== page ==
By Alan Chadwick
Those who know me have heard me repeat the belief quoted below many times. That is my strong belief and that is why I have devoted my life to being a football coach. I firmly believe that with my strongest conviction.
If baseball is America’s favorite pastime, football is America’s greatest game.
Football requires a combination of many different skills, talents, concepts and strategies. Nearly every position in the game of football requires a different set of skills. And it is the blending of all these areas that determines the success of the team.
Let’s examine the three most obvious physical skills football requires.
Running is the most dominant skill in the game — and the faster, the better.
The ability to block is fundamental to the success of a good team. A player who has the size and strength to move another player out of the way is critical to let his offense move the ball or return a kickoff for a long distance.
Tackling is the third most basic of the football skills, and the most important of all defensive skills. It’s not good enough to just get to the ball carrier. The tackler must also have the technique and desire to stop the ball carrier.
All this is why you already hear coaches tell their teams, “Guys, we must run, block and tackle to be successful.”
It takes coaching, patience and hard work by the players to master the individual skills required – passing, pass receiving, snapping the football, kicking, punting, running pass routes and applying different types of blocks when required. It takes a quarterback a long, long time to master the many different types of throws he must make.
But the game is more complex than just running, blocking and tackling. The strategies and concepts of the coach’s game plan must be added to the mix. The offensive system may involve multiple formations and plays designed against a specific opponent’s defense. Each play called in the offensive huddle has specific blocking assignments, which may need to be adjusted versus different or unexpected defensive alignments.
It gets pretty sophisticated. That’s why successful football teams rely on brains also. Look, I get confused all the time. So you can imagine what happens to a 16-year-old or 17-year-old kid when the game starts moving really fast.
It is not the critic who counts, not the man who points out how the strong man stumbled or where the doer of deeds could have done them better.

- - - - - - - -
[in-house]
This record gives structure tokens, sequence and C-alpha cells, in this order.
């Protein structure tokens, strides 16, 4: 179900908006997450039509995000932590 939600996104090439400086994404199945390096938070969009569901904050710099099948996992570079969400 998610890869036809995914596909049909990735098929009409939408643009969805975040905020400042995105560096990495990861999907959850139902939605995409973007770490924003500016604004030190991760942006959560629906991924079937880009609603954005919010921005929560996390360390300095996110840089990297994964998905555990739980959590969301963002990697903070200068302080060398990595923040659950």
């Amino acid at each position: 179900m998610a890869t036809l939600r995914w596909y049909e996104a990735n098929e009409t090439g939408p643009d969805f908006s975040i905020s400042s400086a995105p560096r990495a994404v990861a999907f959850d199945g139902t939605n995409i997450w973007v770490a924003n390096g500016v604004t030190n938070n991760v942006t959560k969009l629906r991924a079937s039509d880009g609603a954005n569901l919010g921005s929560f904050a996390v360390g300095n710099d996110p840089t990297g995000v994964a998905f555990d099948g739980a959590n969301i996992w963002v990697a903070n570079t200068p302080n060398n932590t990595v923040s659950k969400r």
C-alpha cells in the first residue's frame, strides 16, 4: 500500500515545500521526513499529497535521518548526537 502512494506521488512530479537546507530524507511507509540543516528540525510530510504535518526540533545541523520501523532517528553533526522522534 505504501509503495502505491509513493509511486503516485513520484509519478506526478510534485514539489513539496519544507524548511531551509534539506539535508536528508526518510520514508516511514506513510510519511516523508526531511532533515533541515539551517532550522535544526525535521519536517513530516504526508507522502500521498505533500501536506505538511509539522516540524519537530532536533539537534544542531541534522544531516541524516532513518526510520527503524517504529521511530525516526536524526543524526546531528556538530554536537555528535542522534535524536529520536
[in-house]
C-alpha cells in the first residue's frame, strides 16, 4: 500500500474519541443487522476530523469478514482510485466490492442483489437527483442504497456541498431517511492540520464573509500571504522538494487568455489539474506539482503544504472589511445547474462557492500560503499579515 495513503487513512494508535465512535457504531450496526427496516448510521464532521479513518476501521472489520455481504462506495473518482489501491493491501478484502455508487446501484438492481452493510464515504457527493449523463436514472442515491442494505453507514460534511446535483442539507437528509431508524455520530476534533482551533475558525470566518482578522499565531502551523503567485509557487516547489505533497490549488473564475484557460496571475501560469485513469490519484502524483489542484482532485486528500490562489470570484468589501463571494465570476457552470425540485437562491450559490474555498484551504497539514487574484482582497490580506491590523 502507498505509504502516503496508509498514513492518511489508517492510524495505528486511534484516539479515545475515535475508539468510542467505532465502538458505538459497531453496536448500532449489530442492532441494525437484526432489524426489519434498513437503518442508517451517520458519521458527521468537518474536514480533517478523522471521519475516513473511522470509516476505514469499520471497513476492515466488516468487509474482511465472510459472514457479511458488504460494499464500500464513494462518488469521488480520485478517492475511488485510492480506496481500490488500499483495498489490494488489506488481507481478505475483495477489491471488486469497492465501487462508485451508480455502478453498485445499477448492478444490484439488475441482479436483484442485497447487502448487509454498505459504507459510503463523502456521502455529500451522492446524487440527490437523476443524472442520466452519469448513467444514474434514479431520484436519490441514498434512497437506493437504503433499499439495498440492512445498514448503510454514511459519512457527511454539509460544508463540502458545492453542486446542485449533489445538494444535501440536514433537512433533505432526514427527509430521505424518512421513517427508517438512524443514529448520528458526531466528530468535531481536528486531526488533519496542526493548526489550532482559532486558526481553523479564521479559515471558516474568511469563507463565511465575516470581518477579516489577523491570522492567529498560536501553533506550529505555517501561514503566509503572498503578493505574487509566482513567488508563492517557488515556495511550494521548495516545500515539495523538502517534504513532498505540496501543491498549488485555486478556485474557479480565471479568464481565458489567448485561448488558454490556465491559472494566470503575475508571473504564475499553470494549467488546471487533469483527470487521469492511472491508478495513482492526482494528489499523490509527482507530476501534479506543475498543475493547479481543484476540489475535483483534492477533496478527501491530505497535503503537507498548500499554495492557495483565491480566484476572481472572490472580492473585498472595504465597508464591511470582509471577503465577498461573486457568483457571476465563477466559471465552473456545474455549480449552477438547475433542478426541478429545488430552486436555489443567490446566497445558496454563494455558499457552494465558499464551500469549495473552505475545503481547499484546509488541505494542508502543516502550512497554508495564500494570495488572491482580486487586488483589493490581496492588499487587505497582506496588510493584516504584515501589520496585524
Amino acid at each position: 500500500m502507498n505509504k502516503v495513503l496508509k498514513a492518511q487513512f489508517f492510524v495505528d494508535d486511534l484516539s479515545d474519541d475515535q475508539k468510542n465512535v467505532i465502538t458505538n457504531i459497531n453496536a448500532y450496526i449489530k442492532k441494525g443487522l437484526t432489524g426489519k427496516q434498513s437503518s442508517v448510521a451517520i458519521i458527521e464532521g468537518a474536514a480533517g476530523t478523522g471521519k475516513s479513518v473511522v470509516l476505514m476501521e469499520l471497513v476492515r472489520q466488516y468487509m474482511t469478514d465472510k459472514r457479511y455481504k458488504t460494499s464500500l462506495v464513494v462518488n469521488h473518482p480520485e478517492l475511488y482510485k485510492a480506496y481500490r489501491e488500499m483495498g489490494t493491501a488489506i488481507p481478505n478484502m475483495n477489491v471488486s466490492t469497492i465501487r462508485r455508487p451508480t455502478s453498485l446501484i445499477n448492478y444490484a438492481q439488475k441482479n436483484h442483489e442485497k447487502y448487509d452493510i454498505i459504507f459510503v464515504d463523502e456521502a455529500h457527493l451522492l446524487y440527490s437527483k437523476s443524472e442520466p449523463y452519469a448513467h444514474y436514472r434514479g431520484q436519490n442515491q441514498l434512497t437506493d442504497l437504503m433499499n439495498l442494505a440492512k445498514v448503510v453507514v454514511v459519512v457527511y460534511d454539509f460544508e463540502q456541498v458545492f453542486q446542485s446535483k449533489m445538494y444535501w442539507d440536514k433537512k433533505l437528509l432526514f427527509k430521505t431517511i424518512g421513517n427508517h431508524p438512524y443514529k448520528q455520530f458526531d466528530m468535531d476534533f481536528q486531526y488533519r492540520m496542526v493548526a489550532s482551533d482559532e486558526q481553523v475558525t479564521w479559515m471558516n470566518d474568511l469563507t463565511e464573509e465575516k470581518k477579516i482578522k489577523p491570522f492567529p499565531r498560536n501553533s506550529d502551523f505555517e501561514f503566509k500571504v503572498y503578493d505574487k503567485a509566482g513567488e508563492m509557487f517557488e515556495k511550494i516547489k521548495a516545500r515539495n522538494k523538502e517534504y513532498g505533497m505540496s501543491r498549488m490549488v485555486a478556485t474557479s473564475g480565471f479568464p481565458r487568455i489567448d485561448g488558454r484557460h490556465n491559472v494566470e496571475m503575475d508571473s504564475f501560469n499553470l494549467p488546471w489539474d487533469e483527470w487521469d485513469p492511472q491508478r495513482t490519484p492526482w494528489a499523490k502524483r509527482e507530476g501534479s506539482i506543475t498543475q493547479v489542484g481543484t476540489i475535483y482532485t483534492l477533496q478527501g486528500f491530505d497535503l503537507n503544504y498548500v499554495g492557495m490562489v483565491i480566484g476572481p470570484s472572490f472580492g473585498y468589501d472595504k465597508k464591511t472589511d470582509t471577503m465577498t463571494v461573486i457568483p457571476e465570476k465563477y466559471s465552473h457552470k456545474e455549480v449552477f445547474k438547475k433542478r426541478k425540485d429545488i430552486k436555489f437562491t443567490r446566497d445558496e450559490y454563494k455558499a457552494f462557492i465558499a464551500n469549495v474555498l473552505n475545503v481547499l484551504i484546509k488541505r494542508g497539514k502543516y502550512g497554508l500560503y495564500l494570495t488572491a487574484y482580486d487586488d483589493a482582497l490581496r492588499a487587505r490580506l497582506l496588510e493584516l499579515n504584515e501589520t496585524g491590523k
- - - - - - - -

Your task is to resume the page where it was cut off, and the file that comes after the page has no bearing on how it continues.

The credit belongs to the man who is actually in the arena; whose face is marred by dust and sweat and blood who strives valiantly; who errs and comes up short again and again; who knows great enthusiasms, the great devotions, and spends himself in a worthy cause; who at the best knows in the end the triumph of high achievements; and who at the worst, if he fails, at least fails while daring greatly, so that his place shall never be with those cold and timid souls who know neither defeat nor victory.
–Theodore Roosevelt, April 10, 1899
All these strategies, skills and concepts make football a one-of-a-kind sport. No other game has “as much to it” as the game on the gridiron.
I believe it is the passion, the history and the pageantry of the game that has embedded football in the heart of the American culture. Theodore Roosevelt’s 1899 “Competitors Creed” essay is the perfect analogy for the game of football. It is a game that requires “so much” from “so many.”
Each player must strive with all his skill and all his effort on each and every play.
“If one has not given everything, one has given nothing.” I think this quote defines the game. Each player must make innumerable sacrifices and give all he has to the worthy cause and common goal.
That is why football is the ultimate team game.
Alan Chadwick is the head football coach at Marist School where he started coaching in 1976 and became head coach in 1985. He is Marist’s longest serving head football coach. His teams have amassed records of 299 wins and 53 losses as of the beginning of the current season. He ranks fifth among Georgia high school coaches in total wins, according to the school.